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What’s the Design Project Budget?

Filed under Budgeting, Return on Interiors

Everybody is focused on the money. You and your clients. At the beginning, during and end of your design project the obsession with money never ends.

I certainly understand why. We’re talking about your livelihood and your clients’ hard-earned money.

But, there is absolutely NO WAY you can answer, “What’s the budget?” at the onset of ANY project whether it’s a remodel or interior design and furnishing project.

So, what can you do? You can give an ESTIMATE. The caveat for any design project from a new build to a high-end kitchen remodel is that the final number will change—and can vary widely—based on the finish selections. But, before you can even develop an estimate that is in the ballpark, you need to get your arms around what your client wants.

When you have your first meeting about the design project, your client usually isn’t crystal clear about what they want. It’s only through (sometimes) a lengthy discovery process that involves you asking a ton of questions that you can start to understand what your client is after.

What questions should you ask to help determine the project budget?

There are questions from two different buckets—Lifestyle and Design—that must be asked at the beginning of any design project. There’s no need to fret, because Return on Interiors created an extensive list of questions for all different types of projects! Take a look at a few sample questions below:

Lifestyle

  • Why do you want to remodel the kitchen, redo the living room, add on to your home? What’s the purpose or goal that you’re trying to achieve with this project?
  • How do you live in the space?
  • Who lives in the space?
  • Who would you like to live in the space?
  • How would you like to live and function in the space?
  • How often will you be living at the house?
  • Will you be entertaining in the space?
  • Do you have special tech needs? (Believe me, the answer to this question can make your costs BALLOON!)
  • What do you like about the current space?
  • What do you not like about the space?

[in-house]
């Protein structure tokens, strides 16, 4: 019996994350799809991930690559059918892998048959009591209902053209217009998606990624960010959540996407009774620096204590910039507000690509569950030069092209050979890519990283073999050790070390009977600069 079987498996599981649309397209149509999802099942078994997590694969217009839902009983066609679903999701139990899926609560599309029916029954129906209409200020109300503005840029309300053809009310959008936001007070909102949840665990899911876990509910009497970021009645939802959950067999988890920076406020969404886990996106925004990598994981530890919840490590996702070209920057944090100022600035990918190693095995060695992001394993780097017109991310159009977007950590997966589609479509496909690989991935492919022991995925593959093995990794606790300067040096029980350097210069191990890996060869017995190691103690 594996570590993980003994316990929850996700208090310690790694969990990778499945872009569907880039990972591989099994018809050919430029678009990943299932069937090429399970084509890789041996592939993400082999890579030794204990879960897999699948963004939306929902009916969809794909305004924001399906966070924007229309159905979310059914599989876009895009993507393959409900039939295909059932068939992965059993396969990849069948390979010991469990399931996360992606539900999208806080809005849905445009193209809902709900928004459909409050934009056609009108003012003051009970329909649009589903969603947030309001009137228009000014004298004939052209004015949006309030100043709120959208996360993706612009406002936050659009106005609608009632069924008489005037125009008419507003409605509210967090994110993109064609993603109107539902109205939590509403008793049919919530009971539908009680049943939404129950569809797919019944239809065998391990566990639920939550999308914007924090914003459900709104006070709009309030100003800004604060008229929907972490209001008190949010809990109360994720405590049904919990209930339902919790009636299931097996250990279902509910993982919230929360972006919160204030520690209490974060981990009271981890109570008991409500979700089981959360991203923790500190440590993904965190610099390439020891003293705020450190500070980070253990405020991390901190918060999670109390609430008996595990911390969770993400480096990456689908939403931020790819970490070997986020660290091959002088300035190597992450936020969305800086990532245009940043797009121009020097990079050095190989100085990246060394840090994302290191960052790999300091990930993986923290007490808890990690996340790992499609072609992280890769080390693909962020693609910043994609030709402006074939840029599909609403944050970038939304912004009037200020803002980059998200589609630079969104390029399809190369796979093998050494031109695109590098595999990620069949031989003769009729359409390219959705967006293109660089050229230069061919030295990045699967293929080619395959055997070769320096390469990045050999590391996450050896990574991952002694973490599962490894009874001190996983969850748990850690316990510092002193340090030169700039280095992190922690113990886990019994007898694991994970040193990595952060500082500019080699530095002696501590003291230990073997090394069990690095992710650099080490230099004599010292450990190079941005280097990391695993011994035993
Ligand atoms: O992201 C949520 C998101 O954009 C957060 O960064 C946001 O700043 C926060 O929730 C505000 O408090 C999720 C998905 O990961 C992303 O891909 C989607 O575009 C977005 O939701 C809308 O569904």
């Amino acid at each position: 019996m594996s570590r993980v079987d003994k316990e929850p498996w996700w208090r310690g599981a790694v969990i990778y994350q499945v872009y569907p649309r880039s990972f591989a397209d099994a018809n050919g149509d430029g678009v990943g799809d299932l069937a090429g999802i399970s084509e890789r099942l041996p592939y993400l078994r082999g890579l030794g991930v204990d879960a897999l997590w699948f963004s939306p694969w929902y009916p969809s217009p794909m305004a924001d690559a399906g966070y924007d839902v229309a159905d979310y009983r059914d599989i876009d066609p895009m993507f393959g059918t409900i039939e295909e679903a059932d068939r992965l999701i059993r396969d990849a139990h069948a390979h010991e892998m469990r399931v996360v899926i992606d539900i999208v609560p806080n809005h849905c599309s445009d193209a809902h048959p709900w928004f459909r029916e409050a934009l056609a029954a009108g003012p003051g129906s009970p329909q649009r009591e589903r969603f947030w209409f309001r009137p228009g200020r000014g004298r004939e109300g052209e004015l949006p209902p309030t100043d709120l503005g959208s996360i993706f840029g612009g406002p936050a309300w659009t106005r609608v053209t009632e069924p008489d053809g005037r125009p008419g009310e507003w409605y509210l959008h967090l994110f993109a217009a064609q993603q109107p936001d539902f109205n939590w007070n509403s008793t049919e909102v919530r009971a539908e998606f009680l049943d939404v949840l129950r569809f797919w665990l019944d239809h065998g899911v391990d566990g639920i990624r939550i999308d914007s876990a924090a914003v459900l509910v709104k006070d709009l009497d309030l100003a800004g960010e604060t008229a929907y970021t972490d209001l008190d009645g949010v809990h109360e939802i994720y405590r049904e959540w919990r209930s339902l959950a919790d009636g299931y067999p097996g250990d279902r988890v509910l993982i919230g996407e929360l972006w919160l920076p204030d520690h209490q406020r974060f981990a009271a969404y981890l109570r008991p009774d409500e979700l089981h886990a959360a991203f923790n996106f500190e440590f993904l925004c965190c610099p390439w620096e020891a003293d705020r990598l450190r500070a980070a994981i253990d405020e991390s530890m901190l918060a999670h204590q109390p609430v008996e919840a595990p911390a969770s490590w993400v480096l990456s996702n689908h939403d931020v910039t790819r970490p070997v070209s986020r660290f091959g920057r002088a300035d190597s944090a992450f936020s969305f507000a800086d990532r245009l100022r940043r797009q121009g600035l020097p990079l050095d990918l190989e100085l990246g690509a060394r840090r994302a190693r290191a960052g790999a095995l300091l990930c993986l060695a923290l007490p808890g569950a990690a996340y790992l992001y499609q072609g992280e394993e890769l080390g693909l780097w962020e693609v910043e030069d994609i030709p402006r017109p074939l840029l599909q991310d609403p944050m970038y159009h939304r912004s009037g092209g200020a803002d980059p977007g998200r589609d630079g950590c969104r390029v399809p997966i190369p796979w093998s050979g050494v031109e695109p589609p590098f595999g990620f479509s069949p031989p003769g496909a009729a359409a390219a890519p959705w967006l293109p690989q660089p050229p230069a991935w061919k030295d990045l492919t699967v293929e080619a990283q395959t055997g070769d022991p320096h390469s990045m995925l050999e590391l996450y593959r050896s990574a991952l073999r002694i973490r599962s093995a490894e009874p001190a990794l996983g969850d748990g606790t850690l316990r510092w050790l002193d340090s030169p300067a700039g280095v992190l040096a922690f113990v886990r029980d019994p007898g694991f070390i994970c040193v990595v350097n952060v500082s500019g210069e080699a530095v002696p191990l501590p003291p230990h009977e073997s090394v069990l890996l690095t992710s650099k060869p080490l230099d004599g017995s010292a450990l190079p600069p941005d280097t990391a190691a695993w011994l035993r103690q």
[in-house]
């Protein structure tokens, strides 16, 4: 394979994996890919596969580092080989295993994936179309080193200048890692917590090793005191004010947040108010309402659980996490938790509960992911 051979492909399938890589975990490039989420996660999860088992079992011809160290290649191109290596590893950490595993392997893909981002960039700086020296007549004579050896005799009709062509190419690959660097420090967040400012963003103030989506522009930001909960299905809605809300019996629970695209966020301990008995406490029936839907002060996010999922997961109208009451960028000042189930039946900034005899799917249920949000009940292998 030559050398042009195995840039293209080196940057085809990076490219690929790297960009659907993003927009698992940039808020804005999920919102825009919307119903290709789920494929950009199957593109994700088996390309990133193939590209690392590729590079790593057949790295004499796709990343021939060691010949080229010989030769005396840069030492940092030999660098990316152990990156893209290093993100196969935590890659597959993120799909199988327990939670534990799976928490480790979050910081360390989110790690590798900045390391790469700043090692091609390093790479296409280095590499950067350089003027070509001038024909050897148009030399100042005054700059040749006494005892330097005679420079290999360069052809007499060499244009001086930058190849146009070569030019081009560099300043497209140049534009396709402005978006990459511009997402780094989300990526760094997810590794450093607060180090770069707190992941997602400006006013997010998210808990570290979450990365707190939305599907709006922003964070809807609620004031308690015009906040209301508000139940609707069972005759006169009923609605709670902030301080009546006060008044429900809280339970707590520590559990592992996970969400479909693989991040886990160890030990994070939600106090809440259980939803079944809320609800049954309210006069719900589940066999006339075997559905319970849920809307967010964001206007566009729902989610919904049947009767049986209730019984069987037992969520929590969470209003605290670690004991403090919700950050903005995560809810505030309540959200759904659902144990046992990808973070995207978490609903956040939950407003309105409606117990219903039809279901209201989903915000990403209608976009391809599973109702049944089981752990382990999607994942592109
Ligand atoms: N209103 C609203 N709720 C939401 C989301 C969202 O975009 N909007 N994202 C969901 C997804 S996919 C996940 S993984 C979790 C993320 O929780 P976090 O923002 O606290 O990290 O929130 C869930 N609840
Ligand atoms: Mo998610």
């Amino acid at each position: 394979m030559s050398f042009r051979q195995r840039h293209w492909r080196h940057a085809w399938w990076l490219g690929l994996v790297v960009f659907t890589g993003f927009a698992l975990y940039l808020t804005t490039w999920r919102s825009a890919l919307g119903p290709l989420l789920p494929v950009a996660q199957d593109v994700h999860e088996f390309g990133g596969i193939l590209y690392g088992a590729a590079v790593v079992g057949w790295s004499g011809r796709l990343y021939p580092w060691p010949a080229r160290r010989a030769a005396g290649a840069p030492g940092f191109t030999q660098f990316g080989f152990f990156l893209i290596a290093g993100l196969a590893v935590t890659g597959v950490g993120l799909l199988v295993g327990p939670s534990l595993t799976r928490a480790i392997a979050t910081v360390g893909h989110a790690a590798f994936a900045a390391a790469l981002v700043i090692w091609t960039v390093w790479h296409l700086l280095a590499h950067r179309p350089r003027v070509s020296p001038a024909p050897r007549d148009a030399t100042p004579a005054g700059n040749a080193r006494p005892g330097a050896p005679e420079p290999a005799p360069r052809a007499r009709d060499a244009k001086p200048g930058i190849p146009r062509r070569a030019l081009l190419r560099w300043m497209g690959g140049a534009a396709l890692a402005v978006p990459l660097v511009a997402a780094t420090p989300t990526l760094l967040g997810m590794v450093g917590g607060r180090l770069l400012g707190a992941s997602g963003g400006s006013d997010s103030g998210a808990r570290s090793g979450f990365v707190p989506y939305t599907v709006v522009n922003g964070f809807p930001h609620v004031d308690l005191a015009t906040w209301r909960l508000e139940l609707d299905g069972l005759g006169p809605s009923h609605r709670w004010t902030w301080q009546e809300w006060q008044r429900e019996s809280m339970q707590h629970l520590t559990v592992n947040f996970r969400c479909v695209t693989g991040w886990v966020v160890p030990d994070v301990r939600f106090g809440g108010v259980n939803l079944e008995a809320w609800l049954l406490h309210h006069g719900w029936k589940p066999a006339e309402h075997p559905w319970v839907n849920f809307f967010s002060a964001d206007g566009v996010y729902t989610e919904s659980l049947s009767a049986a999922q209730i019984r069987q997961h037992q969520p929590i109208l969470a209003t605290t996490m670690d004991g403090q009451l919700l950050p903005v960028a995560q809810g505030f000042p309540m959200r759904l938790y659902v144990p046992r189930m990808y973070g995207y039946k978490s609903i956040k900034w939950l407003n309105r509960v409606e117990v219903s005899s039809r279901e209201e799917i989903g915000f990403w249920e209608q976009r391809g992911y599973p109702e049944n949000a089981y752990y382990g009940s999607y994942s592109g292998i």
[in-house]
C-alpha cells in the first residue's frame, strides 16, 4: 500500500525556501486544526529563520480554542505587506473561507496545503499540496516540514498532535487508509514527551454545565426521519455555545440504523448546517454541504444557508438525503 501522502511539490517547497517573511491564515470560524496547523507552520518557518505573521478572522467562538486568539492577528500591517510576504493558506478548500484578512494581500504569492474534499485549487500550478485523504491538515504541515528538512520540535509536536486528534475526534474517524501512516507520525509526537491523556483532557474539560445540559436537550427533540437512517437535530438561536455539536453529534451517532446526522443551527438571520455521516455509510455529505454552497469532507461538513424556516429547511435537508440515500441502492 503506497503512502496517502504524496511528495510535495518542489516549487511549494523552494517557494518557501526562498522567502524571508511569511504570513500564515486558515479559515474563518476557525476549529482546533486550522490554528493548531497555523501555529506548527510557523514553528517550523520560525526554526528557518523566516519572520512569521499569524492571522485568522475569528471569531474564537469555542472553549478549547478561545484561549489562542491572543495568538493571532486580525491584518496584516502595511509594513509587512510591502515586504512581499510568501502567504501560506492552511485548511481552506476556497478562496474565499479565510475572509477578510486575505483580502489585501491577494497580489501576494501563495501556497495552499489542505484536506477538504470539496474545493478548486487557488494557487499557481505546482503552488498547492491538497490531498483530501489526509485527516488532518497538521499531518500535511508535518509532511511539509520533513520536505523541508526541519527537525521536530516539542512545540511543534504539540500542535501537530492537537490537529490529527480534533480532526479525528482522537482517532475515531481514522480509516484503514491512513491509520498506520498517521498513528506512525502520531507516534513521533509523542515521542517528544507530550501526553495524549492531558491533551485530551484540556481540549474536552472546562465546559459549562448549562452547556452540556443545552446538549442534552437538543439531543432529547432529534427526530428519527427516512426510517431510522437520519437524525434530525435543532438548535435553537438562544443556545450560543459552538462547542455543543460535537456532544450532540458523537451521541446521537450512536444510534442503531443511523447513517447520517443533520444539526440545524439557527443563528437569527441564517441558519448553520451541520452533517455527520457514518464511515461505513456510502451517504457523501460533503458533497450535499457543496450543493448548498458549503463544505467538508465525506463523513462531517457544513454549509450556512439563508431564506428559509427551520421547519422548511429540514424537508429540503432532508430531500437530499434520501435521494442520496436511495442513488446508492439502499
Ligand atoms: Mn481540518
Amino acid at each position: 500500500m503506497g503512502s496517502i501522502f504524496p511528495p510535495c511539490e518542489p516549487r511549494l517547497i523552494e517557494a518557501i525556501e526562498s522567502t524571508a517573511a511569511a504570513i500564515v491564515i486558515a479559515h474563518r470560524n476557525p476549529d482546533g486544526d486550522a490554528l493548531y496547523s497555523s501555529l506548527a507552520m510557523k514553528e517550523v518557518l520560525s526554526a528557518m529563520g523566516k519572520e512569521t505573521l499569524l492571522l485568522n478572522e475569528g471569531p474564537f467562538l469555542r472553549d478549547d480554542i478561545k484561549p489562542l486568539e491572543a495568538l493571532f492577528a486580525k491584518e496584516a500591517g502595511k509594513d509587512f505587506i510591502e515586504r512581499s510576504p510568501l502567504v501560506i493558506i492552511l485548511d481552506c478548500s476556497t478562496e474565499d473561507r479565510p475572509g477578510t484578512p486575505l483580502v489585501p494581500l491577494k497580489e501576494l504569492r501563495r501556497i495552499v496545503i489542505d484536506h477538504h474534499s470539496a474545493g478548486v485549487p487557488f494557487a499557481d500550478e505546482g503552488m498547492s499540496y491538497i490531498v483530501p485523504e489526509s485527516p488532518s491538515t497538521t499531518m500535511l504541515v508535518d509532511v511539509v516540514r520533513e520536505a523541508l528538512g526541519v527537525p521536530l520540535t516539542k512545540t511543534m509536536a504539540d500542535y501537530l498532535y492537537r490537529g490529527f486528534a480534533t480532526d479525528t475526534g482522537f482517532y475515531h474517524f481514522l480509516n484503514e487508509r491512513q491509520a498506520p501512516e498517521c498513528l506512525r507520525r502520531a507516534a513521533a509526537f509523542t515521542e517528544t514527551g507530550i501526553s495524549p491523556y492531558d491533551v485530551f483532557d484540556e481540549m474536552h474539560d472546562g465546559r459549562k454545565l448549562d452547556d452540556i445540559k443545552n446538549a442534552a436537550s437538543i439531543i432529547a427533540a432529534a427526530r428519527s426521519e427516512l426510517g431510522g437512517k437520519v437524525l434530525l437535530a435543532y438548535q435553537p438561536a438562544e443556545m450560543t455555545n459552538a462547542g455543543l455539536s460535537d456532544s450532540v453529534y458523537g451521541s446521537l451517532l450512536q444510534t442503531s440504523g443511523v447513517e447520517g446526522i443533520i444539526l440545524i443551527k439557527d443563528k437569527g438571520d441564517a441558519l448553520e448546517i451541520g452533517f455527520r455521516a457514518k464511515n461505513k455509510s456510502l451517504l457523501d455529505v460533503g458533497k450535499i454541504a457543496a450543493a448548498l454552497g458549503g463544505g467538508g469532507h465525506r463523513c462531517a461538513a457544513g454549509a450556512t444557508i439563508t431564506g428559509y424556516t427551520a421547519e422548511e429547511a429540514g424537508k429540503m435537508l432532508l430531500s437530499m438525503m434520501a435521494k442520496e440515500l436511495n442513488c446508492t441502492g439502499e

• Will you live here for the next 10 years or are you planning on selling the home?
  • Do you prefer to invest in quality products? How do you define (what are your expectations) for quality?

Design

  • What enhancements are you considering?
  • What existing items should be incorporated in the design?
  • Do you want a prettier space? A more functional space? A more organized space?
  • Is there a style that you are looking to achieve?
  • What quality finishes do you like?
  • What is your favorite room in your house? Why?

This conversation helps you and your client develop a Scope of Work and your Client Proposal.

It is always important to emphasize that the budget that you create after this consultation is merely a framework and WILL change because FINAL pricing depends on finishes, fabric selections and other choices made along the way. There is NO way you can lock in every number at the beginning of a project. No way!

Scope of Work and Client Proposal

As you create your Scope of Work and Client Proposal, remember, your client is working with you to design a space (kitchen, new home, rooms, bathroom, etc). They aren’t asking you to select IKEA furnishings. They want your expertise as a DESIGNER to DESIGN. If it was easy, they would have never called you in the first place.

That’s why you shouldn’t forget to include a design fee and a price RANGE for furnishings in your scope of work. Why a price range? Well, each room design is a balance of:

  • Price
  • Quality
  • Timeframe
  • Project location
  • Customization
  • Finish/fabric

There are several methods to help explain to clients what they might need. I include a list of items my clients will probably need with a range of prices. Other designers provide this information in a low-medium-high framework (think economy-business class-first class) based on square footage. There are other designers who use programs such as Studio Designer to put in every item needed for each room with low and high price ranges.

While the final decisions about finishes and fabrics are one of the biggest reasons for design project fluctuations, here are some others:

  • Your client changes their mind
  • Your timeline gets extended (time = money!)
  • Selections may not be available during your timeframe
  • Selections are damaged
  • Unknown pre-existing problems are unearthed

You’ve been there before, so I know you’re picking up what I’m throwing down!

In addition to the in-depth ROI questionnaires (don’t forget to grab yours!) that are a handy tool you can use to extract all the detail you need about the design project from your clients, the ROI Design Budget Worksheet helps you and your clients easily keep track of all the expenses of the project. I often give a budget worksheet to the client, so they feel in control of their budget. Those that LOVE Excel just go to town!

Now it’s your turn! Please share any other ways you determine your design project budget.

Click Here to Download the ROI® Design Budget Worksheet

xoxo,

Kathleen

 

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